The Importance of Thermostat Recycling

Chrissy Kadleck, Freelance writer

June 11, 2015

5 Min Read
The Importance of Thermostat Recycling

If you know anything about thermostat recycling, you probably know Mark Tibbetts.

The energetic head of the Thermostat Recycling Corp. (TRC) since February 2008, Tibbetts has helped grow the non-profit stewardship organization into an expansive network of more than 3,600 nationwide collection sites in an effort to keep hazardous mercury out of the landfill.

The TRC, which is financially supported by 30 manufacturers who historically branded and sold mercury thermostats, has recovered and paid for the costs to transport and properly dispose of more than 1.9 million thermostats since its founding in 1998.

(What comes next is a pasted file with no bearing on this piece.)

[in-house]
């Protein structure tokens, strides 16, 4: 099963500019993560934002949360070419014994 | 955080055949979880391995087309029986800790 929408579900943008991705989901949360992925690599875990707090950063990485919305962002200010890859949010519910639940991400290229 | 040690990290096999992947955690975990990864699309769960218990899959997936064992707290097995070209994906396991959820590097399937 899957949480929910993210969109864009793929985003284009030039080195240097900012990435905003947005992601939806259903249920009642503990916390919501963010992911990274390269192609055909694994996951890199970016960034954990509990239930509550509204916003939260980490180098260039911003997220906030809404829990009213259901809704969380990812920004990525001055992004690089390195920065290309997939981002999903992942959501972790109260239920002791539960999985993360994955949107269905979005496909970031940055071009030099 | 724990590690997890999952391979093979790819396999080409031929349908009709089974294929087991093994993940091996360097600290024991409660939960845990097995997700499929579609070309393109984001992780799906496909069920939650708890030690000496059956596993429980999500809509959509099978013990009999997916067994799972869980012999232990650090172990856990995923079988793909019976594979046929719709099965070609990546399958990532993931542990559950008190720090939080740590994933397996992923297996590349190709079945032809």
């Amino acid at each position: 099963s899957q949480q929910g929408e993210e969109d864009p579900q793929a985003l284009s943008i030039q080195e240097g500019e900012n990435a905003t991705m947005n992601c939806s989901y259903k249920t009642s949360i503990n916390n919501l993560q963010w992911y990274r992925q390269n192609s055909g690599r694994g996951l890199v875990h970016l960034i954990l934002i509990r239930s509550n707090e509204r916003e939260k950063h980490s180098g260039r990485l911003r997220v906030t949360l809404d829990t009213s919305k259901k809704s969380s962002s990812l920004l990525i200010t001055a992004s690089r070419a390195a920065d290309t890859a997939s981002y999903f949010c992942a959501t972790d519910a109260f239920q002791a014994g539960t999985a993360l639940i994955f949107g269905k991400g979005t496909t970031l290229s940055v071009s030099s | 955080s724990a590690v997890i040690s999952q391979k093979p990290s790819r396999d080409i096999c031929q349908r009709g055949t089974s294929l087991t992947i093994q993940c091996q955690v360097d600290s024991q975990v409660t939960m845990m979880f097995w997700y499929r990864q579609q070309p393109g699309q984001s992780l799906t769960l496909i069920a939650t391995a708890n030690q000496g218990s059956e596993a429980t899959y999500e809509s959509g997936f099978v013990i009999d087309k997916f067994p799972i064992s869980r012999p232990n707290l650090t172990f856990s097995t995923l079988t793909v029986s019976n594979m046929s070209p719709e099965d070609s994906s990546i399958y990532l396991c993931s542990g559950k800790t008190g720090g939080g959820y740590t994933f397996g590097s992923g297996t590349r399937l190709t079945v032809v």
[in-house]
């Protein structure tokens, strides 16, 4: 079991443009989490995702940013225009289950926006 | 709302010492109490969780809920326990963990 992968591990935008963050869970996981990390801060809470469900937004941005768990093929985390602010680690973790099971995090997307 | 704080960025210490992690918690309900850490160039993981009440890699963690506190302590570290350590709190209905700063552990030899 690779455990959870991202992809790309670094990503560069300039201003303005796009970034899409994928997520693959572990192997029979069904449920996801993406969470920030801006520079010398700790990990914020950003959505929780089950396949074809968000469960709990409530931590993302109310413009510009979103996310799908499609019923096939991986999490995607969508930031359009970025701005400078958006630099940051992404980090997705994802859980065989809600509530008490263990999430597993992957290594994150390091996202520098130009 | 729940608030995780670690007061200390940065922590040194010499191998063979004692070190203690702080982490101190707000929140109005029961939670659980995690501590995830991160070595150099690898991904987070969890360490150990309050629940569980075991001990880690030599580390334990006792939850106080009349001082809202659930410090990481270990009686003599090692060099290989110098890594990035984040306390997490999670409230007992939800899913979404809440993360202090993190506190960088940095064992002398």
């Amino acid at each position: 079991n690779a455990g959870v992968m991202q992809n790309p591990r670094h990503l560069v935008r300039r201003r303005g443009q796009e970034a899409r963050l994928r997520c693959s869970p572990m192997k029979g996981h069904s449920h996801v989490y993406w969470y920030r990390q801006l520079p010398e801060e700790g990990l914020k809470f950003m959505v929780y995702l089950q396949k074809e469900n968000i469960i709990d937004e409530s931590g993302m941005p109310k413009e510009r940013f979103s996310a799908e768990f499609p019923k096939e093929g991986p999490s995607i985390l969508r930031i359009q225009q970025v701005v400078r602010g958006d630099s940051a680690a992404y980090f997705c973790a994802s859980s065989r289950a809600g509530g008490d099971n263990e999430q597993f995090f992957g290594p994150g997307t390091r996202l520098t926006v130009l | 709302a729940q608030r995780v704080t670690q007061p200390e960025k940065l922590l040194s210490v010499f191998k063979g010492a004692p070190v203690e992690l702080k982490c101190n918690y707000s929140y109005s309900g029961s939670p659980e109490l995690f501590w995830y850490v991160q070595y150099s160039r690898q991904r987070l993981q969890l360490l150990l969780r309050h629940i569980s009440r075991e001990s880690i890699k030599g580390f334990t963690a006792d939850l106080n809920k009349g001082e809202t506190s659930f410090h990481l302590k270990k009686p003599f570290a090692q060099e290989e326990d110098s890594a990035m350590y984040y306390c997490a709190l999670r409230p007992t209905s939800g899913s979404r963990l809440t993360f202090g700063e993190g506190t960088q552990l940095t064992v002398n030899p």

“While you can go to Home Depot or Lowe’s and buy a thermostat, it’s really not a consumer product,” Tibbetts says. “Thermostats are installed by HVAC contractors primarily so the key thing for us is focusing on that trade channel engagement. We have just about every major HVAC wholesaler in the country currently participating in the program and we just signed another major one last month.”

The program works like a reverse distribution scheme, he says. Bins are strategically located where contractors buy their parts to make it easy and convenient to dispose of mercury switch thermostats that have been recovered working in the field.

“The wholesaler returns that bin to TRC with upwards of about 100 thermostats, at TRC’s expense, and we empty out the bin, count how many thermostats are in it, and we return the same bin back to the wholesaler at our expense starting the process over again,” he says. “It’s a continuous loop type program.”